I left the Boulder/Longmont/Loveland area in 1981. I barely recognize Boulder or Longmont any more. I was lucky to move into the area in 1965 when I could still picnic safely and catch trout in Boulder Canyon.

After seeing the floods in Boulder in the late 1960s, I knew something like this would happen some day.

It appears that Loveland fared worse this time than in the Big Thompson flood and the road destruction in the Big Thompson Canyon actually looks worse this time. Much of what is washed out are the raised sections of highway that were supposed to prevent damage. After the 1976 flood, I was able to drive quite a way into the canyon..
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Old 09-17-2013, 02:44 PM   #23
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But I have no real sympathy for those who built or bought in areas they shouldn't have. Whether on the ocean front or in a floodplain the days of being so foolish are decades past.
Geez! A little harsh wouldn't you say!

With about 4,500 SQUARE MILES & 17,994 HOMES in Colorado affected by this 75-100 year flood - I'd say your comment is rather harsh. Many of the folks most affected are hard working people living in the lowland neighborhoods east of the canyons & rivers.

2013 Colorado Flood - By the Numbers

Shame on you ~

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Old 09-17-2013, 03:26 PM   #24
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Geez! A little harsh wouldn't you say!

With about 4,500 SQUARE MILES & 17,994 HOMES in Colorado affected by this 75-100 year flood - I'd say your comment is rather harsh. Many of the folks most affected are hard working people living in the lowland neighborhoods east of the canyons & rivers.

2013 Colorado Flood - By the Numbers

Shame on you ~

Shari
Here is an interesting anecdote.

There are three nice housing areas just down the hill from us. All three are outside both the 100 year and 500 year flood zone. They and the golf course above them were all heavily flooded. It seems that, about five miles west, a significant portion of the St Vrain river flow left the river course and took a short cut through some irrigation holding ponds and then left via one of the irrigation canals. this canal went west along a route that is up hill from the golf course and these housing areas. The whole distance it was dumping large amounts of water down over farm fields, and then the golf course, and these housing areas. It then hit rail road tracks that backed it up some to make it worse. After it topped and washed out the tracks, it continued a little further and joined the main flow again. Since the ground is not level and is completely saturated, there are still small lakes remaining along its path. So, all who suffered did not built in a dangerous appearing area.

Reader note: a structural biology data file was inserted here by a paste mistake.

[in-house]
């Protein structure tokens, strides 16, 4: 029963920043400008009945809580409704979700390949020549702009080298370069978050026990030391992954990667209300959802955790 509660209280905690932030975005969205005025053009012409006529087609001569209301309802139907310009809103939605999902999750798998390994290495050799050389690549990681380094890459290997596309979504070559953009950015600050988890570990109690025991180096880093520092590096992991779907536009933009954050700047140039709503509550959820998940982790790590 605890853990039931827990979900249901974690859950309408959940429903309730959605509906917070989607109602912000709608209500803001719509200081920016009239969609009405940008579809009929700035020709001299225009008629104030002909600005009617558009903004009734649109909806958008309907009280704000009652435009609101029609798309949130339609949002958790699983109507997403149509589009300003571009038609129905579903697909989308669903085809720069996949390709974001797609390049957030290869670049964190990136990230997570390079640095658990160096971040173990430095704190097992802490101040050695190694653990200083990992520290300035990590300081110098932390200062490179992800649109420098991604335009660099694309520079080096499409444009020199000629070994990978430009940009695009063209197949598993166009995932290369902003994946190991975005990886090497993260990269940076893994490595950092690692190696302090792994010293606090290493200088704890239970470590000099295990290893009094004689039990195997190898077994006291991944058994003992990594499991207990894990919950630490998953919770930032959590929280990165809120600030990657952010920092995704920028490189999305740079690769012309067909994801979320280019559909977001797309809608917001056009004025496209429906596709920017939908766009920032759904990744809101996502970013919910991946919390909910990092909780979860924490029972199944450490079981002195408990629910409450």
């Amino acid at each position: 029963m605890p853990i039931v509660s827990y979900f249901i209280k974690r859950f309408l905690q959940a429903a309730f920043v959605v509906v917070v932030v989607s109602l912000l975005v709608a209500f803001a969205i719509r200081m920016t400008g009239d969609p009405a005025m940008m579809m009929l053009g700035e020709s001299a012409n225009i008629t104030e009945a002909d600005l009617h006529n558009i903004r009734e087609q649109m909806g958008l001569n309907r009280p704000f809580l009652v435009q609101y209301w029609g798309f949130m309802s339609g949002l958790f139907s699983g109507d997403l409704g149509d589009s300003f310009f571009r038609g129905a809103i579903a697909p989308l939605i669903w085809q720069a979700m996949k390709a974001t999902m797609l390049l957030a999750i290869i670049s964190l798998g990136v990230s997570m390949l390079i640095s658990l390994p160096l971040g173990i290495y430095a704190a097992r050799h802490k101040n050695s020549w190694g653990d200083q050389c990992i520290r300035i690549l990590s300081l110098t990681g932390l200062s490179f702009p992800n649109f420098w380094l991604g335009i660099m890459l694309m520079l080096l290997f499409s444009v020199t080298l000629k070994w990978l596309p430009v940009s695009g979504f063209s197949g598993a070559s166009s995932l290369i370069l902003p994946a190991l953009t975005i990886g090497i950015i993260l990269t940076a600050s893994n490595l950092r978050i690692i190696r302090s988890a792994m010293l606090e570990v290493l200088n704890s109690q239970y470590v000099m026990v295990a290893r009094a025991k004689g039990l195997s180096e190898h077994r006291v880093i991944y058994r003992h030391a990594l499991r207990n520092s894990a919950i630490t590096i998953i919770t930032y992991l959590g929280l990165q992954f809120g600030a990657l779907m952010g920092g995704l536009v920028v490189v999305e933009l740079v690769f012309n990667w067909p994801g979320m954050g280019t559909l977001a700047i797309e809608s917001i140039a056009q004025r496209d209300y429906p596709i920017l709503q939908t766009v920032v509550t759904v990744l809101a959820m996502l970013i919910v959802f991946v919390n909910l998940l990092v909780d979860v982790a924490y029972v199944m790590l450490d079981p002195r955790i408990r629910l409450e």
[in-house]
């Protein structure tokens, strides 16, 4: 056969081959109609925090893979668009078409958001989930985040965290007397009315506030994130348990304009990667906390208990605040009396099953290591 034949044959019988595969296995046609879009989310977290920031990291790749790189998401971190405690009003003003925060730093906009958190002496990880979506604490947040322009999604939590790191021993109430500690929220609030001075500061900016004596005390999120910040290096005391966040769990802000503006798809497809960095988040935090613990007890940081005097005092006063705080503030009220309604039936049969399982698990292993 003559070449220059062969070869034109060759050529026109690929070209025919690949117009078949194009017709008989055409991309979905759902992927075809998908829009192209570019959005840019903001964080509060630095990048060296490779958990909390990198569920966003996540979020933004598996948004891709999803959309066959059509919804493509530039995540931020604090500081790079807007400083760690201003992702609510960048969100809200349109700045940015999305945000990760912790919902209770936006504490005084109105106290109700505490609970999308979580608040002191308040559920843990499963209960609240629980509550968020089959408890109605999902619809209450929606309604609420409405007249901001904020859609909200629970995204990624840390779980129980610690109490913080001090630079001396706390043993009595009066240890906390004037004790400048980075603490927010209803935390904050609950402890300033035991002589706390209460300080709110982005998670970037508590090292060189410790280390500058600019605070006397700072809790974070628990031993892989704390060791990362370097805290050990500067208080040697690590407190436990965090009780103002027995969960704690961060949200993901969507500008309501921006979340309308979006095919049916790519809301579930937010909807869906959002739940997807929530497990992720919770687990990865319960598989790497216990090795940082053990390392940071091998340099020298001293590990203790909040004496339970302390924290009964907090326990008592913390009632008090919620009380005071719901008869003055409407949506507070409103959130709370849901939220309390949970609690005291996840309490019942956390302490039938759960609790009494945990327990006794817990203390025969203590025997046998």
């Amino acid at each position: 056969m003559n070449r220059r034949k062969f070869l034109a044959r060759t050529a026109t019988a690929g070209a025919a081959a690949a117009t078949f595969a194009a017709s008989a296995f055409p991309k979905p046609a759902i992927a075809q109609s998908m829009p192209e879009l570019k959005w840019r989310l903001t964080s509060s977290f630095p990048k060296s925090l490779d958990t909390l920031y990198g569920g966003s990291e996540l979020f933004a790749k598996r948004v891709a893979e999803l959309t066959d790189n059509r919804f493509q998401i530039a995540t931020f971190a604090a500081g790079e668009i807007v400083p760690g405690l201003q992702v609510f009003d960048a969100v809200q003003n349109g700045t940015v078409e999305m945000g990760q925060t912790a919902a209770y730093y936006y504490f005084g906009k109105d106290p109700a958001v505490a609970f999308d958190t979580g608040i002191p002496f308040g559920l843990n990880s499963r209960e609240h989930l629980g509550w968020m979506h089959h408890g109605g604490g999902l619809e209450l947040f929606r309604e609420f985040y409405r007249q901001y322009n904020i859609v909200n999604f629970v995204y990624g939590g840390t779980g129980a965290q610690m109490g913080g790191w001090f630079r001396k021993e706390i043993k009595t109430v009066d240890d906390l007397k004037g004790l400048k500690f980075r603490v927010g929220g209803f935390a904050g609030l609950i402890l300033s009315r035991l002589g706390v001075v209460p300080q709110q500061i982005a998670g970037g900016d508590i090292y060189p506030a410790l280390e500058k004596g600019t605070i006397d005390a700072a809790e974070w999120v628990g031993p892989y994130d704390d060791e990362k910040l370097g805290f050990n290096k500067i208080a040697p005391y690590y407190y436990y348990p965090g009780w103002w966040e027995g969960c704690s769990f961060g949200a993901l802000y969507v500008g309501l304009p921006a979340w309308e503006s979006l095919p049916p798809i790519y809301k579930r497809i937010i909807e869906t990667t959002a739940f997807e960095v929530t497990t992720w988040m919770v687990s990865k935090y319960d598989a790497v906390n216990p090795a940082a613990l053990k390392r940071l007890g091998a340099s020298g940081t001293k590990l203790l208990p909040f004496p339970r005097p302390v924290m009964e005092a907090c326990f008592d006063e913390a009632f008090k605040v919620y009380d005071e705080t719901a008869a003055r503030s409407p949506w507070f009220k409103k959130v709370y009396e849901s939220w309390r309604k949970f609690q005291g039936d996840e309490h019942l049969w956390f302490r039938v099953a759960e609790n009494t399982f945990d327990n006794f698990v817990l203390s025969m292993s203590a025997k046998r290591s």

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Old 09-17-2013, 03:43 PM   #25
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Yikes!

Such dreadful, unimaginable devasttion.


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Old 09-17-2013, 04:16 PM   #26
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But I have no real sympathy for those who built or bought in areas they shouldn't have. Whether on the ocean front or in a floodplain the days of being so foolish are decades past.